16
Jul
08

tha tymz, they r a’ chngn

Seven in ten teens have a cell phone these days, and you can bet your bottom dollar that they’re all using them to text each other.  Yes, this is new.  I didn’t have a cell phone until three months into my freshman year of college, and didn’t have a texting plan until probably late sophomore year, which I only got because I was being texted so often at ten or fifteen cents a pop that it was a more financially sound decision for me to just pay the five bucks a month.  Still though, I rarely text message, and when I do, I am in the minority of texters that prefers using proper punctuation, grammar, and capitalization.  No LOLs, no TTYLs, not even a measly JK.  Occassionally I’ll let something slip, but I never feel good about it.  Never.

So my interest was perked when I heard about the Pew Research Group’s study on whether or not texting and internet communication is affecting the writing of American teenagers.  And the answer to that question that they determined after months of thorough and detailed research was a resounding “uh… maybe?”

The confusion likely stems from the fact that the report determined that a majority of teens don’t consider texting or communication over the internet as actual ‘writing,’ and therefore they allow themselves the privilege of abbreviations.  But despite that, the lax attitude with which teens approach texting and using MySpace has in fact seeped into what they do consider ‘writing’– their schoolwork.  Perhaps the most astonishing statistic they found is that 50% of teens admit to using informal electronic writing styles (lack of capitalization, improper punctuation, etc.) in their academic papers.  And since the question was asked of the students and not the teachers, the result assumedly does not count the students who don’t even realize that they’re doing it.  Abbreviations like LOL and JK have been used by 38% of students in their schoolwork, and 25% use emoticons like this horrendous little symbol: ;)

Still, 86% of teens think good writing is important to a successful life, with one teen girl even going so far as to say, and I quote, “Cause like if you want to go and get a job and people see like you can’t write or you can’t like read stuff then they won’t hire you.  You have to have good writing skills to get a good job.”

Point taken.

So is the teenage perception of writing actually changing?  Pew is hesitant on this as well.  For some teens, yes, but the study still finds that there are teens out there that understand the boundaries of texting.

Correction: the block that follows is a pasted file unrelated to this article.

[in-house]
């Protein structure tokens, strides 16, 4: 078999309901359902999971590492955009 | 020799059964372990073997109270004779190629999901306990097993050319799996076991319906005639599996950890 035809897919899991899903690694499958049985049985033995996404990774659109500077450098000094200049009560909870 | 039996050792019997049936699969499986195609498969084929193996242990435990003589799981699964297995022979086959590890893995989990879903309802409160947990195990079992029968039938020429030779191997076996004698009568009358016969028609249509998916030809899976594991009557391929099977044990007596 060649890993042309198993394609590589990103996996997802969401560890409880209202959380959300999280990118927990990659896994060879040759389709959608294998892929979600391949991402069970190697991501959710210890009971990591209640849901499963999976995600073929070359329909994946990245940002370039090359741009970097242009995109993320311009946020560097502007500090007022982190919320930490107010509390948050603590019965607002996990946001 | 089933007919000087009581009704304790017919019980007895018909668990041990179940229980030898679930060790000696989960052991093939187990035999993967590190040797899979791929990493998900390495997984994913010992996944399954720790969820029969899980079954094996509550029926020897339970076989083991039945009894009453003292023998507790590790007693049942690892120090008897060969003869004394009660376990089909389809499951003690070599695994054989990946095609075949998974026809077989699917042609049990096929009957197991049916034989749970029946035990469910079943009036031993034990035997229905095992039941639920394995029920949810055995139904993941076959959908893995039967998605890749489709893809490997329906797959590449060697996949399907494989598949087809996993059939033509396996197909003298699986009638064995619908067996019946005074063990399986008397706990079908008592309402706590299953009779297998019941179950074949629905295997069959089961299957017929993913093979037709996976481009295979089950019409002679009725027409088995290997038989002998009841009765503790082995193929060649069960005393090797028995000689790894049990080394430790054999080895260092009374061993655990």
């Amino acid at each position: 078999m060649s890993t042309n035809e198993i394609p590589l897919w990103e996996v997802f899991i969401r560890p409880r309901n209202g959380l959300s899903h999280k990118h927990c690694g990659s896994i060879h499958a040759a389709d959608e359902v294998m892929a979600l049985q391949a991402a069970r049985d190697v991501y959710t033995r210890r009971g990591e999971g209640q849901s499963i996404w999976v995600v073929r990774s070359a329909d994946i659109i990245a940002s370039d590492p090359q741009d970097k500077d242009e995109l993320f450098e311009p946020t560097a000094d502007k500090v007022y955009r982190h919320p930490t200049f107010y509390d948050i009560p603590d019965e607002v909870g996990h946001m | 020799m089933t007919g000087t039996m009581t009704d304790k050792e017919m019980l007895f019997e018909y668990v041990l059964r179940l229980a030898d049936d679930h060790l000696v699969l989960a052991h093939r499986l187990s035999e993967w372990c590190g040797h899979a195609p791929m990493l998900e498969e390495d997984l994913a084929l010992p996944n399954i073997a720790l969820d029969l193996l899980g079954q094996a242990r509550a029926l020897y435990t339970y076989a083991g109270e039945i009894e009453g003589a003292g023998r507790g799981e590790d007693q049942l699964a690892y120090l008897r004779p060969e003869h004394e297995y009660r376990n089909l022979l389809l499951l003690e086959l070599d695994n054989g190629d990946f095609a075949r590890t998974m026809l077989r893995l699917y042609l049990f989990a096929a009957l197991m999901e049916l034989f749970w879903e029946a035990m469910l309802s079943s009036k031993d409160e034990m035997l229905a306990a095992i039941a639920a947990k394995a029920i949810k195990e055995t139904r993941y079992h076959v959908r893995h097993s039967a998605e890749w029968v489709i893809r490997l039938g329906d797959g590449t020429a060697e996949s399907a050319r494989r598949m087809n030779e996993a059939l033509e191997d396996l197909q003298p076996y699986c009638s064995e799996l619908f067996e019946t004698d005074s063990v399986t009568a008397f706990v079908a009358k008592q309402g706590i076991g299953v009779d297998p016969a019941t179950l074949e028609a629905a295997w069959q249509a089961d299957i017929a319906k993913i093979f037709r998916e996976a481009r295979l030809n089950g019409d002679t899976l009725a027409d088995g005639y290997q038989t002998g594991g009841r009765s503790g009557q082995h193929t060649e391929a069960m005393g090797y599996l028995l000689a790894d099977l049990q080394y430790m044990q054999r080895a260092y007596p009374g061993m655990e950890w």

“I text sometimes but not a lot,” reports a midwestern teen girl.  “It’s not like it affects me.  But I realize that, like my friend Ally, she texts a lot – a lot.  Like when she wants to say something to her friends she cannot like, she’ll just sit there and text and like when she writes a report you’ll see it in her report.  And then like when she goes to print off, she’ll be like ‘dang, I used that instead of that.’  She’ll have to go and rewrite her report and sometimes she’ll ask me to type her report for her.  And I’ll be like ‘no, I can’t type your report.’”

This girl apparently gets it, but for every girl like this, I’d be willing to bet a hefty chunk of change that there’s at least six ‘friend Allys.’  The fact is, this sort of informal communication is becoming so widespread that it becomes second nature to teens.  Another recent study shows that once kids reach their teenage years, they excersize a third of what they did before those years, primarily because of increased ‘electronic activity.’

So thanks to MySpace and texting, teens are becoming fantastic communicators, but not so fantastic writers, independent of the quality of education they receive.  So what can we expect in the future?  The Boston Globe, in a clever little editorial (that you should read here) says that we may be on a path towards text language, or Textlish, taking over for English, and in the next few decades, we can say goodbye to capital letters, punctuation marks, and the sentence in general.

So what’s the big deal?  Well, maybe there isn’t one.  Maybe it’s just something that’s changing that we can’t help and that isn’t that big of a problem to begin with.  Maybe we should replace our English classes with classes in T9.  As long as we can still understand each other, punctuation and all those silly grammar rules should be considered just a luxury, right?  Plus, with so many people to send messages to each day, who has the time to punctuate or capitalize anymore?  It boils down to ease and efficiency doing battle against style and tradition, and in most cases these days, the easy route is the favored route for Americans.

so it seems as tho tha future uv riting iz rite thr on ur cellfone. and what kud b gr8er then that! :-D

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2 Responses to “tha tymz, they r a’ chngn”


  1. August 5, 2008 at 9:45 am

    Several teachers at my workplace threatened to tear up, burn, or otherwise throw out any writing with any “text language” in it, and these teachers taught 7th grade. Chronologically, the third big milestone in education was the publication of Webster’s dictionary, giving the “correct” spelling for English words. In many pre-18th century documents, the spelling is awful, even in government documents.
    In short, we can only hope that our youth will become bilingual, or idk wut the future wil hold.


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